Cuomo Releases Hevesi-Inspired Pension Reform Plan (Updated)
A week after former Comptroller Alan Hevesi was sentenced to 1-4 years in state prison, Gov. Andrew Cuomo has released a reform proposal aimed at stomping out corruption in the pension fund pool.
The new guidelines address an issue raised by Jim Odato’s column in the TU on Monday, which pointed out many of the safeguards put in place by the state Insurance Department in the wake of the Hevesi scandal were temporary.
“It is long past time that we learned the lessons of the Hevesi case and made permanent changes to our system that will stop the culture of corruption,” Cuomo said in a statement. “In case after case in the pension fund investigation, we saw the systemic abuse of the pension fund by public officials and those seeking quick profits at the expense of taxpayers. Our mission now must be to protect public and taxpayer dollars from being further abused by elected officials who misuse their office and violate the law.”
Hevesi, a Democrat, plead guilty to using his office in a massive pay-to-play pension fund scheme. Hevesi received millions of dollars in trips and gifts in exchange for favorable investment in the fund. The scandal also led to the conviction of Hevesi’s longtime political fixer, Hank Morris, as well as five other people.
Among the proposals:
· A permanent ban on elected officials, lobbyists and all placement agents, whether paid or unpaid, which have been a source of conflicts of interest with the pension fund.
· Impose a higher standard of conduct: The new regulation will prohibit (1) improper relationships between pension fund officials and an investment firm’s personnel or agents, (2) “revolving door” employment by investment firms of former public pension fund officials and employees, and (3) improper gifts by investment firms to public pension fund employees and officials.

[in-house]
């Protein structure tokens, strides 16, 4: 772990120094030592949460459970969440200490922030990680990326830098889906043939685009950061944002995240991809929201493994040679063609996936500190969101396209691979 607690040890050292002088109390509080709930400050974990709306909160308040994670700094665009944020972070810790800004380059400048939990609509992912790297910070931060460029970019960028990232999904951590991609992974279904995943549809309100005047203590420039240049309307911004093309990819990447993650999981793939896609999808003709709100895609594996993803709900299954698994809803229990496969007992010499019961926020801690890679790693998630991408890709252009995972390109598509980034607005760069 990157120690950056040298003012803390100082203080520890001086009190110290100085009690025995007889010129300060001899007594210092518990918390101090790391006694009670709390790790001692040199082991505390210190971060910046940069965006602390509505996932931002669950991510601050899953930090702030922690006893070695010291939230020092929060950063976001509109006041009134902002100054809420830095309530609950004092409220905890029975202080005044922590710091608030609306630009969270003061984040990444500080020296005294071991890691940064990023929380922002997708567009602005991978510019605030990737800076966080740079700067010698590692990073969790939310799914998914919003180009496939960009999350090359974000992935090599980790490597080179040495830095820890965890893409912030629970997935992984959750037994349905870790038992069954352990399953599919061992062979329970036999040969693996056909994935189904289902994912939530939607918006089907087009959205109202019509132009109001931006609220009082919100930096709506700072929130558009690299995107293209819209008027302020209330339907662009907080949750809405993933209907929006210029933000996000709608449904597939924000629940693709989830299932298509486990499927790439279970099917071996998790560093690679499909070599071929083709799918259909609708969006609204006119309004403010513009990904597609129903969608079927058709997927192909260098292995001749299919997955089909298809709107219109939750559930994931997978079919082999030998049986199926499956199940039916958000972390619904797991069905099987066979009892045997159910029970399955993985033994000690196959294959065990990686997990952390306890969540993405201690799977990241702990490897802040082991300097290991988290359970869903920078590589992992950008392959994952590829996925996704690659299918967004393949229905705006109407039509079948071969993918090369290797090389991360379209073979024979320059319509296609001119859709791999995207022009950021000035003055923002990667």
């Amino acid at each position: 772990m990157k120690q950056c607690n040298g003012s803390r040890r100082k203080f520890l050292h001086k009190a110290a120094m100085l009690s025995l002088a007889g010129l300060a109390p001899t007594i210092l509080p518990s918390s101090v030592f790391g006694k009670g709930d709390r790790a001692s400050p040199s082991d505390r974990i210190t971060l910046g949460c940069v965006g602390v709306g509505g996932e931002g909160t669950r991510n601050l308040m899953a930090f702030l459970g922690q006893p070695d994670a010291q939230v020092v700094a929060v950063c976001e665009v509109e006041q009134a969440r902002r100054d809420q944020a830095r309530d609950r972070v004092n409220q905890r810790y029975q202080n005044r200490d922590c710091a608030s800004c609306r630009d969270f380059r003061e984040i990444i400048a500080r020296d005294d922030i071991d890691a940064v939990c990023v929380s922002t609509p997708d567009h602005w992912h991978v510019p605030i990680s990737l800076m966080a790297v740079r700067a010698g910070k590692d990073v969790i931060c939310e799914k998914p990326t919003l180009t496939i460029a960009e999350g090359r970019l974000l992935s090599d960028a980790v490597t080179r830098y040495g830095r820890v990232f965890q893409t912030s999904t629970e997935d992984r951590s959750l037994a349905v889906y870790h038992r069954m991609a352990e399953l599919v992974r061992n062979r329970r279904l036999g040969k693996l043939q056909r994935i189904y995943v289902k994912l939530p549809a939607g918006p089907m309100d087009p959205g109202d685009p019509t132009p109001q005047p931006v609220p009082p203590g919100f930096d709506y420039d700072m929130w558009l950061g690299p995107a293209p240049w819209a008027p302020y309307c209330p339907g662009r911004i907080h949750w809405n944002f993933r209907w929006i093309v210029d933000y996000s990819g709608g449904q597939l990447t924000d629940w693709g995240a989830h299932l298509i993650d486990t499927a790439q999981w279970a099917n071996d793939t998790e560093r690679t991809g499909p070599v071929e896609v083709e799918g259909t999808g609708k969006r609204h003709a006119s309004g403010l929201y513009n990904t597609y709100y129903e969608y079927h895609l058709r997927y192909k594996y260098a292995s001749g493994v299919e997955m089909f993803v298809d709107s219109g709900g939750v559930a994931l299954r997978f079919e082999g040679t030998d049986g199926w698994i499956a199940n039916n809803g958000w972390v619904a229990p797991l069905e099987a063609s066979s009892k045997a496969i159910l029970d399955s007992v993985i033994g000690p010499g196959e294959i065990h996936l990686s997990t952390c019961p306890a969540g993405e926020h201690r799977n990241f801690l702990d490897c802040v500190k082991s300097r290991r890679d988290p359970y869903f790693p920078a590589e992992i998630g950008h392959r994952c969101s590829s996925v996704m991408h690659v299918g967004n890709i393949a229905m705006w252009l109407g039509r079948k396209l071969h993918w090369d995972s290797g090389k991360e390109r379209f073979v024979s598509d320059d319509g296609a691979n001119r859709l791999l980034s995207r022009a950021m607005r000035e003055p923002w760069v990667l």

· A prohibition on firms that make contributions to the Comptroller: The regulation will also ban investment firms that directly or indirectly make campaign contributions, charitable contributions, or gifts to the Comptroller.
Cuomo also plans to introduce a measure that would prohibit a state employee convicted of a felony from receiving their pension. The Hevesi conviction was a feather in Cuomo’s cap just as he was leaving to the attorney general’s office to be sworn in as governor.
Update: Comptroller Thomas DiNapoli, who hasn’t been on the best of terms with the governor — Cuomo did not endorse him during the campaign — issued a statement noting that placement agents have been banned since 2009 in his office.
Comptroller DiNapoli banned placement agents in April 2009. As long as he’s Comptroller, that ban will stay in effect. The Comptroller welcomes today’s regulations, and he continues to advocate that his placement agent ban – along with the pension forfeiture bill he proposed earlier this year and his other pension reforms – be made into law.
|Print article||This entry was posted by Nick Reisman on April 26, 2011 at 2:26 pm, and is filed under Alan Hevesi, Andrew Cuomo, Lobbying, Reform. Follow any responses to this post through RSS 2.0. Both comments and pings are currently closed.|